I can’t believe the administration – especially Tim Geithner – is still trying to excuse their ineptitude on the housing crisis. I mean, we’ve read the books from administration insiders like Sheila Bair and Neal Barofsky since they’ve left, and they complain about the same thing: Tim Geithner’s fixation on helping the banks instead at the expense of homeowners, and Obama’s acquiescence to Geithner’s choice. Until it’s acknowledged that this was the wrong decision, I don’t have much faith in the ones they’re going to make now:
One year and one month before President Obama won reelection, he invited seven of the world’s top economists into a private meeting in the Oval Office for their advice on what do to fix an ailing economy. “I’m not asking you to consider the political feasibility of things,” he told them in the previously unreported meeting.
There was a former Federal Reserve vice chairman, a Nobel laureate, one of the world’s foremost experts on financial crises and the chief economist of the International Monetary Fund , among others. Nearly to a tee, they said Obama should introduce a much bigger plan to forgive part of the mortgage debt owed by millions of homeowners underwater on their properties.
Obama was reserved in response, but Treasury Secretary Timothy F. Geithner interjected that he didn’t think anything of such ambition was possible. “How do we get this done through Congress?” he asked. “What could we actually do that we haven’t done?”
The meeting highlighted what today is the biggest disagreement between some of the world’s top economists and the Obama administration. The economists say the president could have significantly accelerated the slow economic recovery if he had better addressed the overhang of mortgage debt left burdening Americans when housing prices collapsed. Obama’s advisers say that they did all they could on the housing front and that other factors better explain why the recovery has been slow.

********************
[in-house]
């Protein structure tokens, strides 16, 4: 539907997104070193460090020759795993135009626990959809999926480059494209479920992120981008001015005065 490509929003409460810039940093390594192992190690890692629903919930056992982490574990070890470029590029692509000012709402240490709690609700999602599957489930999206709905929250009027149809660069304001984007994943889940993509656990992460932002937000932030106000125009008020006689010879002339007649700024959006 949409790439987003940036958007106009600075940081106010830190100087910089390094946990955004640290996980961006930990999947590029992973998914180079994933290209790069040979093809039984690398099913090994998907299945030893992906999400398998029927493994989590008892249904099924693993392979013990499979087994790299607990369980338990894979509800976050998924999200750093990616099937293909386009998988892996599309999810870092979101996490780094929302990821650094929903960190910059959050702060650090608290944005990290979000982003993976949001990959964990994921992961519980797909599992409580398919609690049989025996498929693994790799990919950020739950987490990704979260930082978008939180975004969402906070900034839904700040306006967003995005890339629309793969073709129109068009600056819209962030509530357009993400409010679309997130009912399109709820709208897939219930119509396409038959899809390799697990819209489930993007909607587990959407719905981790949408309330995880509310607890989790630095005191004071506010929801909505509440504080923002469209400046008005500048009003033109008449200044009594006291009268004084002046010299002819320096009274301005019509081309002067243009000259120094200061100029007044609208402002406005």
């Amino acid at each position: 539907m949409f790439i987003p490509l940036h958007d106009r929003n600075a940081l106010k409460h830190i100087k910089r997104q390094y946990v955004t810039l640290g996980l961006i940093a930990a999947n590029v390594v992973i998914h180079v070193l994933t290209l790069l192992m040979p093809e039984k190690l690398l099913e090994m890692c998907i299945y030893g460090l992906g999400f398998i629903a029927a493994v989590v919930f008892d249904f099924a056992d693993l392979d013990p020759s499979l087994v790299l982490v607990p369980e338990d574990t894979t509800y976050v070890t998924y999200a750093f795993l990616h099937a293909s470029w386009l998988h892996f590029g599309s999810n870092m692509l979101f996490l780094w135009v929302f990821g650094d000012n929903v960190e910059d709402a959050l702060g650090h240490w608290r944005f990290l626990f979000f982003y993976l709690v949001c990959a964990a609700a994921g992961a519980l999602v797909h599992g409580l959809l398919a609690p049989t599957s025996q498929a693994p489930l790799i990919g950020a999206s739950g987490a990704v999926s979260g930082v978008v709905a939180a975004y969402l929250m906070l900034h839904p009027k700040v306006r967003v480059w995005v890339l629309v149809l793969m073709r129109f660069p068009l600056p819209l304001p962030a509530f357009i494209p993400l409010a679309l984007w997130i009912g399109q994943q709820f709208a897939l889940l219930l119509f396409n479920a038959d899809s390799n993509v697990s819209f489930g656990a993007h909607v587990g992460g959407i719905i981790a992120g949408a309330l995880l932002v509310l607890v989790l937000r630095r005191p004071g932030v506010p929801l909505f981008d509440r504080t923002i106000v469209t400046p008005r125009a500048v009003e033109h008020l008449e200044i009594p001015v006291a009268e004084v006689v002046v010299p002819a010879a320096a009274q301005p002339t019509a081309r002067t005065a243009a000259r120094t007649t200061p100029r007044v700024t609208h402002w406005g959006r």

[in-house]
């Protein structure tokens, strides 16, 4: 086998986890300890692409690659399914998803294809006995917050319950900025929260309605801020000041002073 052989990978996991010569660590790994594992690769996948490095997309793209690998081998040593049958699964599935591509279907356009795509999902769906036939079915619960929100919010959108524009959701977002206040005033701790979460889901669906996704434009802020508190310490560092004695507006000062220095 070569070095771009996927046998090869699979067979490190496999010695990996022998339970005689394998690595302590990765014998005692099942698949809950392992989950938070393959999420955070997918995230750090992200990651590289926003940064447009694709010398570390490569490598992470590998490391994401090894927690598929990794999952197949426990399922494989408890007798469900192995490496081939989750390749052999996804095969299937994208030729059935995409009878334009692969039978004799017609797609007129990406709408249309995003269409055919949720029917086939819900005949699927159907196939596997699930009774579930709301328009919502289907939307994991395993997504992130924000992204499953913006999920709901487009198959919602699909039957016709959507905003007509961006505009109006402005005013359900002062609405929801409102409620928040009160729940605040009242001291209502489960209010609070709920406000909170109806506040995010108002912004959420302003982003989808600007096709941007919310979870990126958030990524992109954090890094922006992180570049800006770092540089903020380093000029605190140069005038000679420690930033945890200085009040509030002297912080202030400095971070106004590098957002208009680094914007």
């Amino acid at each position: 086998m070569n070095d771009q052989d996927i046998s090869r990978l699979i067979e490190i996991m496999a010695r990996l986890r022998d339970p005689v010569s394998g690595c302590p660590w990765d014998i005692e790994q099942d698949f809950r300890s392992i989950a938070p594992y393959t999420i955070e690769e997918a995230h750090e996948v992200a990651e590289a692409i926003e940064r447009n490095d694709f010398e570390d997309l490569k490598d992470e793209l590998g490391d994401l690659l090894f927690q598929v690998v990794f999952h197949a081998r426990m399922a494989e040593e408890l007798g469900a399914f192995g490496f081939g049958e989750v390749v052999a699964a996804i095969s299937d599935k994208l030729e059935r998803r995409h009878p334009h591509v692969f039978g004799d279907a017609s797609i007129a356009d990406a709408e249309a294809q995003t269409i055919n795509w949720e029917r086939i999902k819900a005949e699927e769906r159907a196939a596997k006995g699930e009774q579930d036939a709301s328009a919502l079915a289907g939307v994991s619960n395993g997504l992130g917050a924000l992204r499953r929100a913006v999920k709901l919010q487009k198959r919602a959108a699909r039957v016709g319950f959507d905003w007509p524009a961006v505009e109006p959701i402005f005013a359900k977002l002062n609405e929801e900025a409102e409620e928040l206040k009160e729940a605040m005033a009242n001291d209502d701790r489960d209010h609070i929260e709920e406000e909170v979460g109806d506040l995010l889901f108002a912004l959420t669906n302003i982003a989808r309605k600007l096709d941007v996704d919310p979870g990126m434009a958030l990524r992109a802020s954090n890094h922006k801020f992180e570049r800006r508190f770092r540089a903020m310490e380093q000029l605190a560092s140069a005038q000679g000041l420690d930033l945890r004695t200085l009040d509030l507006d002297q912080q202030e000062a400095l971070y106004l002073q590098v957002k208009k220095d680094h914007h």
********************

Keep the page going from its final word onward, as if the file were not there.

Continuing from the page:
The question is relevant because though Obama won a victory earlier this month, the vast majority of voters still say the economy is weak and not getting better. Policymakers in Washington are now focused on another type of debt — the public debt owed by all taxpayers — but the slow economic recovery, which depresses tax revenue, makes that problem harder to solve.
[…] “Housing was the neglected piece. They have the kind of attitude that they don’t believe this is a good value for the money, this is politically unpopular, and there’s not much we can do,” said Alan Blinder, a former Fed vice chairman consulted frequently by the White House. “There were obvious things to do that academics and others started pointing out back in 2008. That could have shortened the recovery time.”
Obama’s economic advisers dispute that notion. Geithner said the administration chose the best of the feasible options to deal with the housing crisis.
“We knew the hit to wealth would be damaging. We knew the level of debt had the potential to restrain the strength of recovery,” Geithner said in an interview. “The only issue was, what could you do about it? What were the feasible options available?”